Old St. Peter’s Church at today’s 22 Barclay Street, built 1785-1786. Source: Wikimedia
Sometimes we forget that even New York City has come a long way to garner its reputation for religious and ethnic toleration. In 1806, a riot broke out on Christmas Eve in the city. According to Gotham: A History of New York City to 1898 by Edwin G. Burrows and Mike Wallace, fifty members of the Highbinders (or Hide Binders)–a nativist gang of apprentices and propertyless journeyman butchers–gathered outside St. Peter’s to taunt worshippers leaving midnight mass. The watch prevented a serious disorder but on Christmas Day, Irishmen fearing a Highbinder attack armed themselves with cudgels, stones and brickbats.”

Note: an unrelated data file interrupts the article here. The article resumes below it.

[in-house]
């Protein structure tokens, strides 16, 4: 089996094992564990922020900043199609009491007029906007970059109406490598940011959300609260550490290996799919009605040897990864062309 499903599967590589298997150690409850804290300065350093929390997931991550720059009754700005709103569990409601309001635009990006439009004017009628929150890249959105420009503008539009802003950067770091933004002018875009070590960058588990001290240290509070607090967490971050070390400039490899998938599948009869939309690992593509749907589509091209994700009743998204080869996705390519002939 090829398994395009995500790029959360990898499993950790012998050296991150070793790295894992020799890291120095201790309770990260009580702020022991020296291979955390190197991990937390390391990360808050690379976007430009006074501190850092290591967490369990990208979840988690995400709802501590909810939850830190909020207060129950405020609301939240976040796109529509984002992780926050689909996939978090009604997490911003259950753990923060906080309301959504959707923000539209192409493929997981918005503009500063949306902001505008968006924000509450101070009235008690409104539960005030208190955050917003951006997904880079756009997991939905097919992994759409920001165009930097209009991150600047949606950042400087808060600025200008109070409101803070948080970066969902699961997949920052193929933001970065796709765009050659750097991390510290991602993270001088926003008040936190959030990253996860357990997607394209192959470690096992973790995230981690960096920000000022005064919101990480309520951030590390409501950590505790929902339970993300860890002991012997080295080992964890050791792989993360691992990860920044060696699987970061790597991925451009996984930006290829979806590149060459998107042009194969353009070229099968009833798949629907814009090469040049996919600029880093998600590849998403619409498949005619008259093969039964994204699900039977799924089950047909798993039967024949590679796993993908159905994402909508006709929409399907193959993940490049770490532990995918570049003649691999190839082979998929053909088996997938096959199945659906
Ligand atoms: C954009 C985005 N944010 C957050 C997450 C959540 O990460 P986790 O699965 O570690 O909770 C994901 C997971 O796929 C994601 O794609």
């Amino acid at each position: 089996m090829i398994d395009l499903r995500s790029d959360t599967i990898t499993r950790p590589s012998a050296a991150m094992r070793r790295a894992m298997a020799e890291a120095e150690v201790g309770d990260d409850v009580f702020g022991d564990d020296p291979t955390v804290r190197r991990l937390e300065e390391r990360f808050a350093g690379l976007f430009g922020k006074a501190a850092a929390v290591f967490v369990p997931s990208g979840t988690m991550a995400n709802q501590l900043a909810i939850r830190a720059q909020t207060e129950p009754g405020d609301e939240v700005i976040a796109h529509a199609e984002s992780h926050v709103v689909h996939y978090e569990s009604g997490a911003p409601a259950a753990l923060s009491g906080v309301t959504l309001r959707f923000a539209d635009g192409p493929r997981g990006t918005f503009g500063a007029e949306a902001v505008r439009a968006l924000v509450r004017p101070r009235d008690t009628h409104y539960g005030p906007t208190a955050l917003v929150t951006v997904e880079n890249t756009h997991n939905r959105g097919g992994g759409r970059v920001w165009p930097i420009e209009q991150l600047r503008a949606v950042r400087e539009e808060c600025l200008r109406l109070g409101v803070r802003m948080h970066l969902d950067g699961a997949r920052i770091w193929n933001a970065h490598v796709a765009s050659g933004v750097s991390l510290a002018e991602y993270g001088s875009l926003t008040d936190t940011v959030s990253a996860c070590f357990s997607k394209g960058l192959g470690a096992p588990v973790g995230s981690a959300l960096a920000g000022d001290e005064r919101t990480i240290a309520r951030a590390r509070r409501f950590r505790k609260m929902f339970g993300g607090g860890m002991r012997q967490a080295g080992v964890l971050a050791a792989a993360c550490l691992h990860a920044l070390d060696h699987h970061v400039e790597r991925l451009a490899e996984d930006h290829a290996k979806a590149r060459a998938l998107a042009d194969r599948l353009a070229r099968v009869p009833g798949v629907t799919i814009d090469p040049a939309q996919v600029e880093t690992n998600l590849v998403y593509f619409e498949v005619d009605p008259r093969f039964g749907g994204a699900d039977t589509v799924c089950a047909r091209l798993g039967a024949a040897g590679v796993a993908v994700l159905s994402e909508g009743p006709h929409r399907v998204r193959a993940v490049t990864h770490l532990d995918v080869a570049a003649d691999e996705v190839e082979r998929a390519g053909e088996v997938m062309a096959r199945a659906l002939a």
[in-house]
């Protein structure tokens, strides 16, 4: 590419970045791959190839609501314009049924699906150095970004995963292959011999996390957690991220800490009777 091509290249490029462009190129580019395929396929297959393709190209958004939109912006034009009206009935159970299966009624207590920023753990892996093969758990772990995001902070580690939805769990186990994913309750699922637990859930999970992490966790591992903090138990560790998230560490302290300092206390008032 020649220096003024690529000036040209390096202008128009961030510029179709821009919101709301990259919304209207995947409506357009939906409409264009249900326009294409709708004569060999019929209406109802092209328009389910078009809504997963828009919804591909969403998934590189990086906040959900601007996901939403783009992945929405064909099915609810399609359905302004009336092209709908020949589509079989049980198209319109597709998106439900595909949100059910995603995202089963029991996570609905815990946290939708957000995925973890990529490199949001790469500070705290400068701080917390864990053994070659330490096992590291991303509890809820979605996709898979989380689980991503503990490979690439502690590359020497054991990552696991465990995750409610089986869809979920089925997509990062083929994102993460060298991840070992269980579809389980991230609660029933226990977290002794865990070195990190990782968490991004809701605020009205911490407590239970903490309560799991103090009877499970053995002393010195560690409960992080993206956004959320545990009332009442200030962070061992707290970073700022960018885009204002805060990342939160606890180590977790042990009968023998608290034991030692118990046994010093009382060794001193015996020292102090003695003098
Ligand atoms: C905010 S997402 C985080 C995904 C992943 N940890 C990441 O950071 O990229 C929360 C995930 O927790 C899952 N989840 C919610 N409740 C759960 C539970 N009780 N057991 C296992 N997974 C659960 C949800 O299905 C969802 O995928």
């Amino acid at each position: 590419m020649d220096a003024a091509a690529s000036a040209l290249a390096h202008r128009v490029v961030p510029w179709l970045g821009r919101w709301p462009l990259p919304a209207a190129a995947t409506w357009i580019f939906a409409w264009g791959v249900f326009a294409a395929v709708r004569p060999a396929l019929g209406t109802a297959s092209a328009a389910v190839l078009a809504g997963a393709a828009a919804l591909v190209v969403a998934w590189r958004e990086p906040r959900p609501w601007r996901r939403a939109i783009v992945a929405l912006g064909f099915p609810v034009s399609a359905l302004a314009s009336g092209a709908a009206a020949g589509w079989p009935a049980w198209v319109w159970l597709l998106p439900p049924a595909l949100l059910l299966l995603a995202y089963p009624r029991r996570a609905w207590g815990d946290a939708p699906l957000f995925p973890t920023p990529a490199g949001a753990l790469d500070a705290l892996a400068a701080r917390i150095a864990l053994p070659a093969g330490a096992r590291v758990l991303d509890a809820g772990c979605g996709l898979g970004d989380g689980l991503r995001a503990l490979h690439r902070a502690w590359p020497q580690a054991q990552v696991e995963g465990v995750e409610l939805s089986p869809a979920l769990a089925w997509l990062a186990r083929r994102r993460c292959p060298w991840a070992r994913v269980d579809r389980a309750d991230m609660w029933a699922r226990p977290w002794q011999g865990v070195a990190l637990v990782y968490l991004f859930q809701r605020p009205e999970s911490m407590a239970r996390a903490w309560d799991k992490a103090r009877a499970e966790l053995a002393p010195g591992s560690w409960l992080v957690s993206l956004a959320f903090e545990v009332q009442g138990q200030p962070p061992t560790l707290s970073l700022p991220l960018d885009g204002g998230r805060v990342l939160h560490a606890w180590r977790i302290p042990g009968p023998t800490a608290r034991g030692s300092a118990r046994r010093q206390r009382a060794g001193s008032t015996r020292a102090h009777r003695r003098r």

A skirmish broke out, one watchman was killed and the Highbinders invaded the Irishtown. The riot only ended when magistrates were able to restore order. The only people to get arrested were Irish.
Traditionally, new groups have always been viewed suspiciously by the establishment in America—historically first it was the Irish, then the Italians, then the Chinese. In the early days of the United States, Irish Catholics were particularly targeted and barred from holding office through a series of laws and requirements–such as a 1777 naturalization clause. The 1806 Christmas Riots occurred less than a year following the election of the first Irish Catholic to the assembly.
Best wishes for a more peaceful Christmas and holidays in 2013!